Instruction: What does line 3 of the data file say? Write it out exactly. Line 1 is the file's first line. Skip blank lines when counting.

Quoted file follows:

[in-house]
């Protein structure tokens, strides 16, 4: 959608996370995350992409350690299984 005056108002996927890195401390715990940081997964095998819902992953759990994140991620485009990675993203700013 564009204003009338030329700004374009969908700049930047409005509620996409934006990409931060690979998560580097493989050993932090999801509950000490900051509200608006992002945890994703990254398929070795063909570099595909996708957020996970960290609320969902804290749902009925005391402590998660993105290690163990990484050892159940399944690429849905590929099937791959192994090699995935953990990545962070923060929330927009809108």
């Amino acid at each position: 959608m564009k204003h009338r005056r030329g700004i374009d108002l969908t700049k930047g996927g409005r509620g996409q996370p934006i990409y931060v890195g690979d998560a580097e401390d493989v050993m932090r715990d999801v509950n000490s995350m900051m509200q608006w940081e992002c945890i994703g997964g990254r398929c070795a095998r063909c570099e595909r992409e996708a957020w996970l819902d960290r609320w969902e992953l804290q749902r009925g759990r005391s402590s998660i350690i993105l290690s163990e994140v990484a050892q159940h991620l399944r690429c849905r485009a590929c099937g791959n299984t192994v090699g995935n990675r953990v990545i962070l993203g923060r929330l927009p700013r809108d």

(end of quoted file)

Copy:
């Amino acid at each position: 959608m564009k204003h009338r005056r030329g700004i374009d108002l969908t700049k930047g996927g409005r509620g996409q996370p934006i990409y931060v890195g690979d998560a580097e401390d493989v050993m932090r715990d999801v509950n000490s995350m900051m509200q608006w940081e992002c945890i994703g997964g990254r398929c070795a095998r063909c570099e595909r992409e996708a957020w996970l819902d960290r609320w969902e992953l804290q749902r009925g759990r005391s402590s998660i350690i993105l290690s163990e994140v990484a050892q159940h991620l399944r690429c849905r485009a590929c099937g791959n299984t192994v090699g995935n990675r953990v990545i962070l993203g923060r929330l927009p700013r809108d």